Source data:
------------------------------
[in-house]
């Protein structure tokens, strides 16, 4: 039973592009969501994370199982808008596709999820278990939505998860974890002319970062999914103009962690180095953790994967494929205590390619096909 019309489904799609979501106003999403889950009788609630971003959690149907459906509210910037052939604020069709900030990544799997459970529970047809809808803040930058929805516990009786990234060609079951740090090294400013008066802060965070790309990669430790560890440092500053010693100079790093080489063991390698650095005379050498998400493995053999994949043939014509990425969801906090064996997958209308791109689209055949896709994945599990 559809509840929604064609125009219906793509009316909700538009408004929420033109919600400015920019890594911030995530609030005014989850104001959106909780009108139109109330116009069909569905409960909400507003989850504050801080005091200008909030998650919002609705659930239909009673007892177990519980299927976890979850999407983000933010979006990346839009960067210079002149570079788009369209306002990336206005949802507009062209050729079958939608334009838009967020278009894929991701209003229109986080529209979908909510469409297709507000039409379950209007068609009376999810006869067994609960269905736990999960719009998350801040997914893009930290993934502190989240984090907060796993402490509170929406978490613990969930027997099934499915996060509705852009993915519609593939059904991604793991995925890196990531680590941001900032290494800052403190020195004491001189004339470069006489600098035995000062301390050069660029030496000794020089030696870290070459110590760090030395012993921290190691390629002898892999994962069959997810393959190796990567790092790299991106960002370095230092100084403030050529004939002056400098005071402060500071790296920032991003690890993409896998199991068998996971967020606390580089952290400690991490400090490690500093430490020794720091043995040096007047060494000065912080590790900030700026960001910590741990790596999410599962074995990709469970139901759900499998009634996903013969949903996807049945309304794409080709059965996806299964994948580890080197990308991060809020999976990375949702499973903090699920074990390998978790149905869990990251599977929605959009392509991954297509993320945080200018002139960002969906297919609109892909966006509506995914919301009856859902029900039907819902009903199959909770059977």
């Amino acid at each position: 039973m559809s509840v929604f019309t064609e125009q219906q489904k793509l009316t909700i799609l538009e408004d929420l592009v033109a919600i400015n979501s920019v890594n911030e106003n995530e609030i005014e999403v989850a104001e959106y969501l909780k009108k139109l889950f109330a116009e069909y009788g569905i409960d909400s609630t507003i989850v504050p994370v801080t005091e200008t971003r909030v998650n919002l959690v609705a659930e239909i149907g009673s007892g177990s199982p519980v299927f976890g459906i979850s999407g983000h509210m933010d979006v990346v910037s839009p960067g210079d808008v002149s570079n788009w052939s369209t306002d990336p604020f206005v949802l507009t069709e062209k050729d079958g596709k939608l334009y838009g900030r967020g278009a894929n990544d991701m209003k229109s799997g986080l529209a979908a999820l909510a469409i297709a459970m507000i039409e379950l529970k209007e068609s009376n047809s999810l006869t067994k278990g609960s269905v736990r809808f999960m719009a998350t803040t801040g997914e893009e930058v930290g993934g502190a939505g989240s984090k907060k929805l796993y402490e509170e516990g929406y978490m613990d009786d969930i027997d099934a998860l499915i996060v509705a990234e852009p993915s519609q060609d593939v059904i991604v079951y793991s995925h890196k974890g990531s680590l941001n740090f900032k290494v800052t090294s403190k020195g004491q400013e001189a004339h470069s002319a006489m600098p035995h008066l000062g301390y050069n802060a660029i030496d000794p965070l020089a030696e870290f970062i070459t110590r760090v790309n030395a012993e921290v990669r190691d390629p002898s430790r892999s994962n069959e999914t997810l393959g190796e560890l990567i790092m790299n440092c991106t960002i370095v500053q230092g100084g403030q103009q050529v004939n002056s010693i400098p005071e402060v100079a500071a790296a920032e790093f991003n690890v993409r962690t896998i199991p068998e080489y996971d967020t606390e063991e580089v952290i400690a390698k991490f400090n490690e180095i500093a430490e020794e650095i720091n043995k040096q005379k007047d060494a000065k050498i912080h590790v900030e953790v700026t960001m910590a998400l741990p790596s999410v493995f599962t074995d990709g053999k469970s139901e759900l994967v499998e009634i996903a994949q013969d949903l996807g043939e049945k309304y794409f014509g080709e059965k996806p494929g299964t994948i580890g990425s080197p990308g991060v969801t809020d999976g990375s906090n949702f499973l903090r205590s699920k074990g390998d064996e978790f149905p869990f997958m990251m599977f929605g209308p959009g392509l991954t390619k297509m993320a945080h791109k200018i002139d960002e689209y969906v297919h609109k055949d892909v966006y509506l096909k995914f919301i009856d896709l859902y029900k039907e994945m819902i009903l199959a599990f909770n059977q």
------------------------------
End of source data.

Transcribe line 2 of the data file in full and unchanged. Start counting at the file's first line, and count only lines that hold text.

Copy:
């Protein structure tokens, strides 16, 4: 039973592009969501994370199982808008596709999820278990939505998860974890002319970062999914103009962690180095953790994967494929205590390619096909 019309489904799609979501106003999403889950009788609630971003959690149907459906509210910037052939604020069709900030990544799997459970529970047809809808803040930058929805516990009786990234060609079951740090090294400013008066802060965070790309990669430790560890440092500053010693100079790093080489063991390698650095005379050498998400493995053999994949043939014509990425969801906090064996997958209308791109689209055949896709994945599990 559809509840929604064609125009219906793509009316909700538009408004929420033109919600400015920019890594911030995530609030005014989850104001959106909780009108139109109330116009069909569905409960909400507003989850504050801080005091200008909030998650919002609705659930239909009673007892177990519980299927976890979850999407983000933010979006990346839009960067210079002149570079788009369209306002990336206005949802507009062209050729079958939608334009838009967020278009894929991701209003229109986080529209979908909510469409297709507000039409379950209007068609009376999810006869067994609960269905736990999960719009998350801040997914893009930290993934502190989240984090907060796993402490509170929406978490613990969930027997099934499915996060509705852009993915519609593939059904991604793991995925890196990531680590941001900032290494800052403190020195004491001189004339470069006489600098035995000062301390050069660029030496000794020089030696870290070459110590760090030395012993921290190691390629002898892999994962069959997810393959190796990567790092790299991106960002370095230092100084403030050529004939002056400098005071402060500071790296920032991003690890993409896998199991068998996971967020606390580089952290400690991490400090490690500093430490020794720091043995040096007047060494000065912080590790900030700026960001910590741990790596999410599962074995990709469970139901759900499998009634996903013969949903996807049945309304794409080709059965996806299964994948580890080197990308991060809020999976990375949702499973903090699920074990390998978790149905869990990251599977929605959009392509991954297509993320945080200018002139960002969906297919609109892909966006509506995914919301009856859902029900039907819902009903199959909770059977």